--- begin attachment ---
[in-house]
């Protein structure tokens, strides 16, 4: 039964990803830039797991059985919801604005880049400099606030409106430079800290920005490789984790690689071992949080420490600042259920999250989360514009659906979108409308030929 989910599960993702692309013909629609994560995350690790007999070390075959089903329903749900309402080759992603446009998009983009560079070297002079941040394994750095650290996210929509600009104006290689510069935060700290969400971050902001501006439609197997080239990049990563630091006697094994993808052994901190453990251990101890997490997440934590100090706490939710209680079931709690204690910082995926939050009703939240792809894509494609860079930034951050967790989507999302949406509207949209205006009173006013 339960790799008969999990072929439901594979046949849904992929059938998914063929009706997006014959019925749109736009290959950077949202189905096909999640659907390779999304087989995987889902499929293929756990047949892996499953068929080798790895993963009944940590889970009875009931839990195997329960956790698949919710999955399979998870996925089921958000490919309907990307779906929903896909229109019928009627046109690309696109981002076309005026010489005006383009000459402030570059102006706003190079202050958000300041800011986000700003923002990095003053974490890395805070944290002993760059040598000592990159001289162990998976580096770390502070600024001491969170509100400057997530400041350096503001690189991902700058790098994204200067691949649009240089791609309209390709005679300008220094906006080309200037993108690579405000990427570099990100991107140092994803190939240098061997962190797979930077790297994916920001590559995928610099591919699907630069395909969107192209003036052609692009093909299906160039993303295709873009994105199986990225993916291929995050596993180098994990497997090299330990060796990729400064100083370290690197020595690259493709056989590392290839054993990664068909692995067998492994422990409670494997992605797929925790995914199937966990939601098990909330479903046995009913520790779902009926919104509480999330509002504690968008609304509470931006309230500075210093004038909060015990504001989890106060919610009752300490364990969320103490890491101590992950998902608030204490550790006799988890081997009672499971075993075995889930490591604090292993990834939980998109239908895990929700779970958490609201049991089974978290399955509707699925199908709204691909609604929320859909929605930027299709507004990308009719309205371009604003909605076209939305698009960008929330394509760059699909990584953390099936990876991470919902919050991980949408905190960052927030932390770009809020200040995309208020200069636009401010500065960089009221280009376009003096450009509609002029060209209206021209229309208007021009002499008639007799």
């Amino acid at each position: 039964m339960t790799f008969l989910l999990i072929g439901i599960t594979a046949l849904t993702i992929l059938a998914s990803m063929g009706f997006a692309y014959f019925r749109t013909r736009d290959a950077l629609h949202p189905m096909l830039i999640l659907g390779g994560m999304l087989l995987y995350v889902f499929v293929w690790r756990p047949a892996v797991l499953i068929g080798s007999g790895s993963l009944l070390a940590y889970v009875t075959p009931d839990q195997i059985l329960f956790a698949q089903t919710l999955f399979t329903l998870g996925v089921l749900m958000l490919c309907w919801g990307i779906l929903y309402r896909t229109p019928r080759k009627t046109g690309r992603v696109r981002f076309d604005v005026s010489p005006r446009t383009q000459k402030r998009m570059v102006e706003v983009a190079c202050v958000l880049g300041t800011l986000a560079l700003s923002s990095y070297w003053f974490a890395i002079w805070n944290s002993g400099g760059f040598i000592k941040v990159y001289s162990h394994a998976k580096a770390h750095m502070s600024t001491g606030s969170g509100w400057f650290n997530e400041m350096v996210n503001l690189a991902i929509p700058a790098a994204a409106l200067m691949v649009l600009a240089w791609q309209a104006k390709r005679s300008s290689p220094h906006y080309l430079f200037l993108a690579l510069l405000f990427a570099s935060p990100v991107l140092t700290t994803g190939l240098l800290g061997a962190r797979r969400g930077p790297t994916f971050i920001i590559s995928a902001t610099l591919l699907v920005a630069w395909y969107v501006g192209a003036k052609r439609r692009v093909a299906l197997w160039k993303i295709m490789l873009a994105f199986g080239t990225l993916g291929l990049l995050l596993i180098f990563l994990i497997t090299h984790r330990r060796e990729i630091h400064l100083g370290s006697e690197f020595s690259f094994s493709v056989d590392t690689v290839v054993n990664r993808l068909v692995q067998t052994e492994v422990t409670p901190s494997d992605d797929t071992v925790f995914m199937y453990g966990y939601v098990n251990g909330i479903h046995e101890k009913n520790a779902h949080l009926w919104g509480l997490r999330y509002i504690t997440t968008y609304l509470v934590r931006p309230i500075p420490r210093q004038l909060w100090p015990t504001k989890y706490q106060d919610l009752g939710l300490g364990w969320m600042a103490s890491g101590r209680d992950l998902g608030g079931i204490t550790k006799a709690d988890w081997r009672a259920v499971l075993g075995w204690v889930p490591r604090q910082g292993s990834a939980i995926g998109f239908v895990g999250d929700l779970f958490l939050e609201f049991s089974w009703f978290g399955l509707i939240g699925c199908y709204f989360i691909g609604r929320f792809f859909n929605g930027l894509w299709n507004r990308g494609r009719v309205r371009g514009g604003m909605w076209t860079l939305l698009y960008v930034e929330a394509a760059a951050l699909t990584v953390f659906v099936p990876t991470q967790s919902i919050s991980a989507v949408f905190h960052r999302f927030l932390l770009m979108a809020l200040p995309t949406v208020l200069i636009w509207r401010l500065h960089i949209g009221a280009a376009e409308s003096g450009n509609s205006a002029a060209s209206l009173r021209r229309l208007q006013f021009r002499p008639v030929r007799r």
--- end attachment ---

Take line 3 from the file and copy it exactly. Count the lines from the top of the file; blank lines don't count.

């Amino acid at each position: 039964m339960t790799f008969l989910l999990i072929g439901i599960t594979a046949l849904t993702i992929l059938a998914s990803m063929g009706f997006a692309y014959f019925r749109t013909r736009d290959a950077l629609h949202p189905m096909l830039i999640l659907g390779g994560m999304l087989l995987y995350v889902f499929v293929w690790r756990p047949a892996v797991l499953i068929g080798s007999g790895s993963l009944l070390a940590y889970v009875t075959p009931d839990q195997i059985l329960f956790a698949q089903t919710l999955f399979t329903l998870g996925v089921l749900m958000l490919c309907w919801g990307i779906l929903y309402r896909t229109p019928r080759k009627t046109g690309r992603v696109r981002f076309d604005v005026s010489p005006r446009t383009q000459k402030r998009m570059v102006e706003v983009a190079c202050v958000l880049g300041t800011l986000a560079l700003s923002s990095y070297w003053f974490a890395i002079w805070n944290s002993g400099g760059f040598i000592k941040v990159y001289s162990h394994a998976k580096a770390h750095m502070s600024t001491g606030s969170g509100w400057f650290n997530e400041m350096v996210n503001l690189a991902i929509p700058a790098a994204a409106l200067m691949v649009l600009a240089w791609q309209a104006k390709r005679s300008s290689p220094h906006y080309l430079f200037l993108a690579l510069l405000f990427a570099s935060p990100v991107l140092t700290t994803g190939l240098l800290g061997a962190r797979r969400g930077p790297t994916f971050i920001i590559s995928a902001t610099l591919l699907v920005a630069w395909y969107v501006g192209a003036k052609r439609r692009v093909a299906l197997w160039k993303i295709m490789l873009a994105f199986g080239t990225l993916g291929l990049l995050l596993i180098f990563l994990i497997t090299h984790r330990r060796e990729i630091h400064l100083g370290s006697e690197f020595s690259f094994s493709v056989d590392t690689v290839v054993n990664r993808l068909v692995q067998t052994e492994v422990t409670p901190s494997d992605d797929t071992v925790f995914m199937y453990g966990y939601v098990n251990g909330i479903h046995e101890k009913n520790a779902h949080l009926w919104g509480l997490r999330y509002i504690t997440t968008y609304l509470v934590r931006p309230i500075p420490r210093q004038l909060w100090p015990t504001k989890y706490q106060d919610l009752g939710l300490g364990w969320m600042a103490s890491g101590r209680d992950l998902g608030g079931i204490t550790k006799a709690d988890w081997r009672a259920v499971l075993g075995w204690v889930p490591r604090q910082g292993s990834a939980i995926g998109f239908v895990g999250d929700l779970f958490l939050e609201f049991s089974w009703f978290g399955l509707i939240g699925c199908y709204f989360i691909g609604r929320f792809f859909n929605g930027l894509w299709n507004r990308g494609r009719v309205r371009g514009g604003m909605w076209t860079l939305l698009y960008v930034e929330a394509a760059a951050l699909t990584v953390f659906v099936p990876t991470q967790s919902i919050s991980a989507v949408f905190h960052r999302f927030l932390l770009m979108a809020l200040p995309t949406v208020l200069i636009w509207r401010l500065h960089i949209g009221a280009a376009e409308s003096g450009n509609s205006a002029a060209s209206l009173r021209r229309l208007q006013f021009r002499p008639v030929r007799r």